It is a design technique we have not seen on any other incarnation of a production knife that we can think of. Let us be clear though, the 0606CF is likely not one to be used for purposes of knife cutting tasks that require usable jimping by those who have purchased one. The Zero Tolerance 0606CF is by most measures a collector’s item, and one that is likely to be highly sought after for some time. It would be unlikely that anyone spending the coin on this collectible type knife would actually be using it for much other than an envelope opener at best.
Real Word Testing
Hmm, sorry to disappoint, but we are reverse practical when it comes to knives that command such a high potential resale value. That is the term we like to use when we try to justify to ourselves that we just shelled out 500 large for a pocket knife, but won’t actually use it for anything other than eye candy and holding on to it for collectible purposes. Kind of like a “safe-queen”… we hate that term and try our best to avoid having many knives in that category. But truth be told, we are collectors, and we are users. Sometimes the two just don’t intertwine. In other words, we really did not do much with this knife beyond hand-grab at it and check the basics while slightly drooling over it in the process.
So to call this a full-on review would be a bit misleading. Let us further clarify that we did not cut much with it, or do anything else for that matter besides fondle and flip it repeatedly. Ah yes the flipping. Over, and over, and over again until other family members in our home revolted and condemned the ZT 0606CF, and us to the den in solitude. While in our designated fortress of solitude (gratuitous superman reference), we fondled and fiddled with every part of the knife.
But after hours and hours of essentially playing with the knife, the most unusual aspect of this ZT 0606CF was by far the pivot. Not the awesome custom laborious job on the actual physical part performed by Matt Martin, which is freakin’ superb by the way, but rather the internals of it that RJ designed. This cartridge pivot ball-bearing opening flipper is unlike any feel we have experienced before. From what we can gather, it is a complete deviation from the KVT system so often employed with great results from Zero Tolerance on other higher end flipper style knives. The 0606CF just felt different from everything else we have come to know about ZT.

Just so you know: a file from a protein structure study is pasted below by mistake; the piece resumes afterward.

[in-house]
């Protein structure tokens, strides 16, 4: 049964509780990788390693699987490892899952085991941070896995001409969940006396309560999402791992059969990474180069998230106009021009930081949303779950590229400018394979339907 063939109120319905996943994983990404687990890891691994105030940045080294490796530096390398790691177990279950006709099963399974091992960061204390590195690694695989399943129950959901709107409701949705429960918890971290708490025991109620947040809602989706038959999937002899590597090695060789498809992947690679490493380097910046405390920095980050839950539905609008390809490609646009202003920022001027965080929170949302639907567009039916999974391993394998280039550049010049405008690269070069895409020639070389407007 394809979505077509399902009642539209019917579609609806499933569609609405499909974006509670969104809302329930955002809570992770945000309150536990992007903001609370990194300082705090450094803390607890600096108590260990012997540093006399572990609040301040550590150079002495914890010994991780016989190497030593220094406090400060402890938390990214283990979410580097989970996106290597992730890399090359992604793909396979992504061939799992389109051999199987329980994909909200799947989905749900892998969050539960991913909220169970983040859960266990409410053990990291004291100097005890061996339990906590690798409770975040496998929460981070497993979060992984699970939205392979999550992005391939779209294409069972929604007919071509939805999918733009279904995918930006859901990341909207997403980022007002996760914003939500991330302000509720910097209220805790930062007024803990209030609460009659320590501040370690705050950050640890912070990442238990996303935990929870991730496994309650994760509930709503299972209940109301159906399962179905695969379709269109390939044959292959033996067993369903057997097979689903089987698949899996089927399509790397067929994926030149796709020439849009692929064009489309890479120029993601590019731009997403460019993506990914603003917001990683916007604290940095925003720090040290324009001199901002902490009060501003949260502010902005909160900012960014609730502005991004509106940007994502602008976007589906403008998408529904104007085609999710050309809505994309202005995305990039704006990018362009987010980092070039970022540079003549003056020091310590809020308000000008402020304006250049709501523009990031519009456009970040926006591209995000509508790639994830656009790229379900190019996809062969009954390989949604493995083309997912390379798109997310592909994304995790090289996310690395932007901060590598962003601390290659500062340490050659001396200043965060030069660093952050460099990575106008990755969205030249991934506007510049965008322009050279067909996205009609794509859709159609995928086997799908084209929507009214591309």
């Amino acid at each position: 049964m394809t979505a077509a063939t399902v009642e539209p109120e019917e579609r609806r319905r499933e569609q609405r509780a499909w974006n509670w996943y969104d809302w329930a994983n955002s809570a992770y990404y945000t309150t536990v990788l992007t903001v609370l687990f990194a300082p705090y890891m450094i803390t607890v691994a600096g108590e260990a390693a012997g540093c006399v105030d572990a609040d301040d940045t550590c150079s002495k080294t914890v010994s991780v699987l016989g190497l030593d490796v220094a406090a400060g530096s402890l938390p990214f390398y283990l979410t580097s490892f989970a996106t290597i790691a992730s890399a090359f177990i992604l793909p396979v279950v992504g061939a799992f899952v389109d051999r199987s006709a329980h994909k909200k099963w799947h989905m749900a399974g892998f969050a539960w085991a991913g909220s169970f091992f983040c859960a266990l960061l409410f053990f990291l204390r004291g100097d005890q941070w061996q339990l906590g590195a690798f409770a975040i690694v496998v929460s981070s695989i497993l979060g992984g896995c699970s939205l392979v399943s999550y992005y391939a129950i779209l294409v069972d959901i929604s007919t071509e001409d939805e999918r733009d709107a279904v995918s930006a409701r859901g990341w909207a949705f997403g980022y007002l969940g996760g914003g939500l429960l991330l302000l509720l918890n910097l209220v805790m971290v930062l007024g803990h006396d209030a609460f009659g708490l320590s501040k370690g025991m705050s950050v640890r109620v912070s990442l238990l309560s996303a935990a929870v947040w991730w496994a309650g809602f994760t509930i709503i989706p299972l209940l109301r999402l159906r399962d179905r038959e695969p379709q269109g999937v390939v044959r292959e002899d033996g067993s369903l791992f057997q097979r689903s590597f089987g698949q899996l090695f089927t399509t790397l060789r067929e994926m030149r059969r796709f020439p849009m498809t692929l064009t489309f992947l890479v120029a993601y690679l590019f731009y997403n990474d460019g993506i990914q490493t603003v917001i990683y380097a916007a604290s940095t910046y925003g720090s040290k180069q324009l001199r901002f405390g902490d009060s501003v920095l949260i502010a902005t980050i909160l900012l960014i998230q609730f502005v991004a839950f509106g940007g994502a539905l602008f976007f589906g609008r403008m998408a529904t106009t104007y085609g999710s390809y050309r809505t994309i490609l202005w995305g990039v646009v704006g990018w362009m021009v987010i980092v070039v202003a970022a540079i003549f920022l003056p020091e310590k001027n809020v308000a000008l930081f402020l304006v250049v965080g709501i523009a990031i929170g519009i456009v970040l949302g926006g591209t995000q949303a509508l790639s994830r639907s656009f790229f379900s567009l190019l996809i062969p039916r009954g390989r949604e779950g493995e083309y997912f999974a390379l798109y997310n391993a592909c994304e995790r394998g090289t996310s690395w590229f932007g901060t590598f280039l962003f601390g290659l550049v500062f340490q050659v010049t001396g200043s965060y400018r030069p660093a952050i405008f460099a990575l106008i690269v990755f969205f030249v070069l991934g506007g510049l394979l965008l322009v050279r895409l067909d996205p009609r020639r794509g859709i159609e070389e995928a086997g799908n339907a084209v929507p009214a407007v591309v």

We should further mention that we have flipped the RJ Martin Q-36 before, which for those who don’t know is the most commonly regarded model in the RJ Martin line-up of custom knives he has made to date. It is known to be one of the most well designed and best flippers – Ever! Sounds a bit dramatic, but it really is amazing and fast as if it was an automatic. The feel of the Q-36 is iconic and well regarded that one could sort of say that RJ’s detent, pivot, and flipper design were the things that made him one of the top names in the knife industry. It is not the only reason, but it is a very big one. We have not however had a chance to try any of his other flipping systems, such as a pivotless pivot system on his custom knives. We can only speculate that they would be similar (we assume) to the type of pivot on the ZT 0606CF.
It flips pretty well, and as we worked it in over several hours seems to flip better than when we first started using it. But it does not feel like a ZT, and it certainly does not feel like an RJ Martin flipper. It just feels, well… different. It is not particularly fast. The detent is not particularly strong, but it is extremely smooth. Keep in mind that our example is just one in a line of production pieces that were made. Your mileage may vary, as it is unlikely that every single piece will flip exactly the same.
As for lockup, perfect! Everything including centering, lack of blade play, and finish was all just about perfect.
When you start trying to compare knives of this type /category to each other, it is likely to get some people upset. Should we compare it to other knives in the 500 dollar range, or should try to consider a higher price range because of the secondary market value that the ZT 0606CF commands? Hard to say, but we personally think that secondary market tends to make prices rise unconventionally at points, and those prices over time can either keep going up, stay about the same, or perhaps start to fall. So with that in mind, we have assembled a modest list of knives that we feel are competitive to the Zero Tolerance 0606CF when cross-shopping.